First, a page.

Ukrainian Rabbis Issue Warnings after Violent Anti-Semitic Attacks; Jewish Agency Of Israel to Provide Security Aid
February 24, 2014 • 6:04PM

While Barack Obama, the EU and even the UN ignore the neo-Nazi, anti-Semitic elements dominating the new Ukrainian regime, which Obama and the EU have just imposed in a coup d’état, two leading Ukrainian Rabbis have issued warnings of the danger to the Jewish community in Ukraine and the Jewish Agency of Israel announced on Saturday that it will provide security aid to Jewish institutions.

According to, Rabbi Moshe Reuven Asman has urged Jews to flee from the country after several violent anti-Semitic attacks in Kiev.

"I told my congregation to leave the city center or the city all together and if possible the country too," Rabbi Azman told Maariv. "I don't want to tempt fate," he added, "but there are constant warnings concerning intentions to attack Jewish institutions."

According to the paper's report Azman closed the Jewish community's schools but still holds three daily prayers. He said the Israeli embassy told members of the Jewish community to avoid leaving their homes.

Edward Dolinsky, head of the umbrella organization of Ukraine's Jews described the situation in Kiev as dire, telling Maariv "We contacted Foreign Minister Avigdor Lieberman requesting he assist us with securing the community."

Another rabbi Yaacov Dov Bleich, who has been the chief rabbi of Kiev and Ukraine since 1990, also issued a warning to Jews in Ukraine: Be vigilant, stay away from the protests and avoid the center of Kiev.

Rabbi Yaacov Dov Bleich addressed the delicate situation of Ukraine’s 200,000-strong Jewish community during an interview Sunday night on Aaron Klein's WABC Radio show in New York City

Rabbi Bleich said he told the Jewish community to stay away from points of danger, stay away from the center where demonstrations were taking place.

"We have a very, very large community of young families with children who are living in Kiev," he said. "There is no question about it: The Jewish community needs to stay vigil(ant) and see what is going to be."

Bleich continued: "Jews are members of civil society in Ukraine. We are a minority. We have been living there peacefully throughout the last 22-years of Ukrainian independence. We want to continue. The community is developing. We want to feel safe. We want to feel protected. We don’t want to have to worry about attacks no matter where they are coming from or who is orchestrating them."

The rabbi said that the majority of protestors are not anti-Semites, however, there is an element among the opposition, including some within the nationalist Svoboda party, who [have] among its rank-and-file members nationalists, some of them are neo-Nazis or neo-fascists, people who are not embarrassed to say they hate Jews. They are a minority. They are there.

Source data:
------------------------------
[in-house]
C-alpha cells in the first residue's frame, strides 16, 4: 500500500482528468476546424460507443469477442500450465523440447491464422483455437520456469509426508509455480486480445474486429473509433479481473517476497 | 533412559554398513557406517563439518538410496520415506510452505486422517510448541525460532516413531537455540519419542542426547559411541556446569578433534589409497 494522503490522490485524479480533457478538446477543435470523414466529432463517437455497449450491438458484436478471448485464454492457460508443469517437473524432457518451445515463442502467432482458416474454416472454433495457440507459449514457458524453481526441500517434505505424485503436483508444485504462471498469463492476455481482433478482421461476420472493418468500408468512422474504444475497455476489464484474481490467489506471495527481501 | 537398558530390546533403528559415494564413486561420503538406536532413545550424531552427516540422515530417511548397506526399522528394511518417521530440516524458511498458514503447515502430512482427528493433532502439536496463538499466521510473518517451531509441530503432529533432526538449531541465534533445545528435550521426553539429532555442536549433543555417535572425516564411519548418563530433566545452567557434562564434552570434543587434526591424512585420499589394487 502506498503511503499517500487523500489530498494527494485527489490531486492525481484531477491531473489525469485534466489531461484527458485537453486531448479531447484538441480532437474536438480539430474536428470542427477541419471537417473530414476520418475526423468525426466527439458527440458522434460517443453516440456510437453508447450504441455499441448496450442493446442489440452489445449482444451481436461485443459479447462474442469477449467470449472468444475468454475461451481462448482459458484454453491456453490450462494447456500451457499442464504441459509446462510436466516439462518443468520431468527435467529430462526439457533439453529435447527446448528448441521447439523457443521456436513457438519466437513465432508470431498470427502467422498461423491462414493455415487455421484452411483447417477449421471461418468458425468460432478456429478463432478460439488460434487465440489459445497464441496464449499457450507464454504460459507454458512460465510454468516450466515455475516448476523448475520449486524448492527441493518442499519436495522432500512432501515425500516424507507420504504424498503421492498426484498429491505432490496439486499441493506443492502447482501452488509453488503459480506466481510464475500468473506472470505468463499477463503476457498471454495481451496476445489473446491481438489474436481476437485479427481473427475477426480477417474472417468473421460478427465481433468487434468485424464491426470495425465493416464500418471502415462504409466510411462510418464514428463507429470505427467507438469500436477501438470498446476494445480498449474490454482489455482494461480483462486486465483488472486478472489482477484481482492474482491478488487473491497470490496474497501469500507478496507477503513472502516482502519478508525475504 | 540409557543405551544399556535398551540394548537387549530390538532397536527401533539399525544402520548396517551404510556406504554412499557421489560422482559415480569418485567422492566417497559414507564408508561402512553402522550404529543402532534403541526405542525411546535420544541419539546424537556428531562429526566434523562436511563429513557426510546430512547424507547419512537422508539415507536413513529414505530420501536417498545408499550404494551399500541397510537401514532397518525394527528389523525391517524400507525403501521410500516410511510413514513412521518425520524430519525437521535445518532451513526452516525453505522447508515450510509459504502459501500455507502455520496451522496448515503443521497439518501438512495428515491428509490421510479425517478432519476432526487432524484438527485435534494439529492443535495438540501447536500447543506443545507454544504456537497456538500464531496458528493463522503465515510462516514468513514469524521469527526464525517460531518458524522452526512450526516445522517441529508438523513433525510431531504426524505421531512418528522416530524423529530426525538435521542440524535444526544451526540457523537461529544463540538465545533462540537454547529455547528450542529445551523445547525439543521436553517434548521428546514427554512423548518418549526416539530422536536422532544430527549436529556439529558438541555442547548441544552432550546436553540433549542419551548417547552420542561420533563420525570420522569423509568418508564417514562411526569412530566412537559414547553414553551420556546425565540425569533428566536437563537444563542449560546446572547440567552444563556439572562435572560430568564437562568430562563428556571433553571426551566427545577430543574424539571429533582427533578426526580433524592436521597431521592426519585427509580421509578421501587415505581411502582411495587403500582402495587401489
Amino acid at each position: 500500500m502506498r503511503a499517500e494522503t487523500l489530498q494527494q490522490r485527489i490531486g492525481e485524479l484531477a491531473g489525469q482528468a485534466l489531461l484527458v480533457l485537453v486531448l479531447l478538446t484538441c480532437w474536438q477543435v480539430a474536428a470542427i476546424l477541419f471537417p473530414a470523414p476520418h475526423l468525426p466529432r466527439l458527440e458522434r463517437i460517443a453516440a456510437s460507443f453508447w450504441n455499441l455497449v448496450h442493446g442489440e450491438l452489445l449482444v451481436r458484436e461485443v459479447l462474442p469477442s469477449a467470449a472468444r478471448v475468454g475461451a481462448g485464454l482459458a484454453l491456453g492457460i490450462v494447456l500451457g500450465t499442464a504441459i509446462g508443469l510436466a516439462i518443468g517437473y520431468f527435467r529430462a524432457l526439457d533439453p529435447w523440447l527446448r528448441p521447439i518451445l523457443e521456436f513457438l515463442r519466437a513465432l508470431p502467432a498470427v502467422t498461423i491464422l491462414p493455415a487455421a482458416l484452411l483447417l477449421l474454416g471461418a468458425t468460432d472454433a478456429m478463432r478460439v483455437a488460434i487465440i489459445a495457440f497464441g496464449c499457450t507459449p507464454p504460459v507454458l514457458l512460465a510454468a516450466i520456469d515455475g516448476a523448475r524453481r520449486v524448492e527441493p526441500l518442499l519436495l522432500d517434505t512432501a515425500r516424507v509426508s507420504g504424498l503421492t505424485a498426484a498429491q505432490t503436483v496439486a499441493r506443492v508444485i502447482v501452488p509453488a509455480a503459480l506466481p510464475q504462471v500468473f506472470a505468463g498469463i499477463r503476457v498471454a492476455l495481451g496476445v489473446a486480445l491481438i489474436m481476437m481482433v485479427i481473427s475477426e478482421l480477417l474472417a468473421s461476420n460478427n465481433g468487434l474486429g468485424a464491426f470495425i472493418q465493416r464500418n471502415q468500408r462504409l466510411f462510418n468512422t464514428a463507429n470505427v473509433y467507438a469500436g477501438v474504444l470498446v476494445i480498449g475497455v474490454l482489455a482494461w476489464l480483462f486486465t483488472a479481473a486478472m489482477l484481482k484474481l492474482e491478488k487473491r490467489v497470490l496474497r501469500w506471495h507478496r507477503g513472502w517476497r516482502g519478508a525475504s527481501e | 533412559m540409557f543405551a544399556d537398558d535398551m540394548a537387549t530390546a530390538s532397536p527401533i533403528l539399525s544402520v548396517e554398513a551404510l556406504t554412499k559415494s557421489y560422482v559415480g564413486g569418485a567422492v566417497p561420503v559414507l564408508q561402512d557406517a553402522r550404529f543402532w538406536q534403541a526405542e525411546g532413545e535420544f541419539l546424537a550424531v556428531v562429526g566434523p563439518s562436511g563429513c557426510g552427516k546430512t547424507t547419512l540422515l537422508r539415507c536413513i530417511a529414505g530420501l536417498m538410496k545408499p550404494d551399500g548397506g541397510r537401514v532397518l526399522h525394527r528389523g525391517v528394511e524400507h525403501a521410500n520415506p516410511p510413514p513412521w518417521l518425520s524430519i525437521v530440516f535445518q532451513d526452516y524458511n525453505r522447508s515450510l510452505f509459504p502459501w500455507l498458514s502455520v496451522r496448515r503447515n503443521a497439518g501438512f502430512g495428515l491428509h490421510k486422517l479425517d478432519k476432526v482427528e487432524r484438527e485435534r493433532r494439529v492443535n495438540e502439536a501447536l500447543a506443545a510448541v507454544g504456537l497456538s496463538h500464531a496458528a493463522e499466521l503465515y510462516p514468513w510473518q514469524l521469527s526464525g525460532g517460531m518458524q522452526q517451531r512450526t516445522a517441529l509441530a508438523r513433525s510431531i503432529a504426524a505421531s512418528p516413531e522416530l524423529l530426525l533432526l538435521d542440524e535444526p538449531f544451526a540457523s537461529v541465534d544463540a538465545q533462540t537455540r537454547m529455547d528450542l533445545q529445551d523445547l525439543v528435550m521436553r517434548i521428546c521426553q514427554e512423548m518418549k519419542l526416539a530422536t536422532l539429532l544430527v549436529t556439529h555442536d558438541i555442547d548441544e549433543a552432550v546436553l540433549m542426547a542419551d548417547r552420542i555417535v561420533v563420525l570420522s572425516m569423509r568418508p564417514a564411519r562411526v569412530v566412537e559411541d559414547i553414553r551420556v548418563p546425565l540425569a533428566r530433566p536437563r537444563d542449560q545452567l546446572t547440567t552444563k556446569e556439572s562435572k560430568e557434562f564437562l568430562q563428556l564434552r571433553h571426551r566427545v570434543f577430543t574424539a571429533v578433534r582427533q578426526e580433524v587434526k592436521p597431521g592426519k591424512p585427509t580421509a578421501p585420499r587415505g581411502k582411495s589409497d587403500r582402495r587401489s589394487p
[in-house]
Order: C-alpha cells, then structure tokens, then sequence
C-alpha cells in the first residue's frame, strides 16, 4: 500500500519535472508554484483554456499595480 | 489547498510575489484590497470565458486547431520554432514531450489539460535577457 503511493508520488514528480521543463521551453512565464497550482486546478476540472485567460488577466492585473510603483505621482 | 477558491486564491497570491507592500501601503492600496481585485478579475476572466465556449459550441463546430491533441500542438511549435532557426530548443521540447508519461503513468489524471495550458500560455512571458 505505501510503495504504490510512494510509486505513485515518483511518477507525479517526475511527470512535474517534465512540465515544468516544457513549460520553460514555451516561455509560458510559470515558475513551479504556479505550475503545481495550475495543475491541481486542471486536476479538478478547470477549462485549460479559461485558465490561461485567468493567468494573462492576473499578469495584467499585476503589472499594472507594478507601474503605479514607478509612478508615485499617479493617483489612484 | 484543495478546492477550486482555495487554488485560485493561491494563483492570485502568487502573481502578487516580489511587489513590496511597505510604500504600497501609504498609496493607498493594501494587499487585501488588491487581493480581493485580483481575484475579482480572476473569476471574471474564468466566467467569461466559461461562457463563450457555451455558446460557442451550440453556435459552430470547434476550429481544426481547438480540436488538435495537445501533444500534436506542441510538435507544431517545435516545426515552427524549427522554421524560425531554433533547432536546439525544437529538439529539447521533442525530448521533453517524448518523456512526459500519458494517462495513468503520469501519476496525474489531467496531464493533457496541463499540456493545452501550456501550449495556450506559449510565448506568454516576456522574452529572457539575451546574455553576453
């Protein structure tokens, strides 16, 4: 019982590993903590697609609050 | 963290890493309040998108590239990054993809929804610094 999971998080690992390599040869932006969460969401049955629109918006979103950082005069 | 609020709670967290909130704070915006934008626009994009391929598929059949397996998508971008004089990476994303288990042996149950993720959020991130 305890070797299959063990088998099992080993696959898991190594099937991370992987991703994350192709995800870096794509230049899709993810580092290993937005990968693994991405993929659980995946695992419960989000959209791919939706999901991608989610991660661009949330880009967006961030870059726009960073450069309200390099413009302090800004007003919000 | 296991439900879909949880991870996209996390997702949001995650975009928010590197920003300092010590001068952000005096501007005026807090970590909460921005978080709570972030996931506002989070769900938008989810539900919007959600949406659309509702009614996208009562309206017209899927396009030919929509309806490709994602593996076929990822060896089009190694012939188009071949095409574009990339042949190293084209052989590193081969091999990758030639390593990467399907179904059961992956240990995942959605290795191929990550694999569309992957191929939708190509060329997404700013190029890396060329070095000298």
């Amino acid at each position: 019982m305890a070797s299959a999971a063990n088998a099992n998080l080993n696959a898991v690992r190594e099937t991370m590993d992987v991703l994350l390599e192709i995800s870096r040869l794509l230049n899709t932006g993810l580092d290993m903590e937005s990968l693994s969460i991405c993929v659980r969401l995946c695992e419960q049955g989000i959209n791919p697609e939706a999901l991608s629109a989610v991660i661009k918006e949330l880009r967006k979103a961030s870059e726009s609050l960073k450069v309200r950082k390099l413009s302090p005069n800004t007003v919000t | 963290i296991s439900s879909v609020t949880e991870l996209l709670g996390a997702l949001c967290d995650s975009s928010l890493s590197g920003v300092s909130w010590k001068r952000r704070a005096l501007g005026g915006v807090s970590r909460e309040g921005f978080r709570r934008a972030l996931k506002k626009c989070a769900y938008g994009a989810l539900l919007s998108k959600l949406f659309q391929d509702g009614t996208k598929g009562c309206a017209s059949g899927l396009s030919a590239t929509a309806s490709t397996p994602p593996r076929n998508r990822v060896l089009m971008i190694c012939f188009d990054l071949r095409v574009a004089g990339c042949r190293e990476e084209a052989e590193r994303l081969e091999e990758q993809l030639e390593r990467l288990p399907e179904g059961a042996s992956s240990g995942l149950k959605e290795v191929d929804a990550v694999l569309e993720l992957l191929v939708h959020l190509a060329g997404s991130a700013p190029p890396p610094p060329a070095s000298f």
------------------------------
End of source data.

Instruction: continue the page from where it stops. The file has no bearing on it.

On Saturday, Feb. 22, Jewish Agency of Israel said it will help to increase security at Ukraine’s Jewish institutions. The non-profit organization was planning to launch a fundraising campaign to increasing security measures for Jewish institutions in Ukraine.

"We have a moral obligation to ensure the safety and security of the community," Jewish Agency Chairman Natan Sharansky said in a statement.

The Jewish community in the Ukraine consists of around 200,000 members - one of the largest in the world. Several Jewish organizations in the country have already expressed concern that the violence could spill over into anti-Semitic attacks against the Jewish community.

Chairman of the Executive of The Jewish Agency for Israel Natan Sharansky announced that The Jewish Agency will extend immediate emergency assistance to the Jewish community of Ukraine and will help secure Jewish institutions in the country.

Speaking to Jewish Agency leadership, including Chairman Sharansky, Jewish communal leaders in Ukraine have voiced concerns about the community's security due to recent events. We are in constant contact with the leadership of the Ukrainian Jewish community and are following the events closely. The Jewish Agency's assistance aims to increase security at Jewish communal institutions in Ukraine, said Sharansky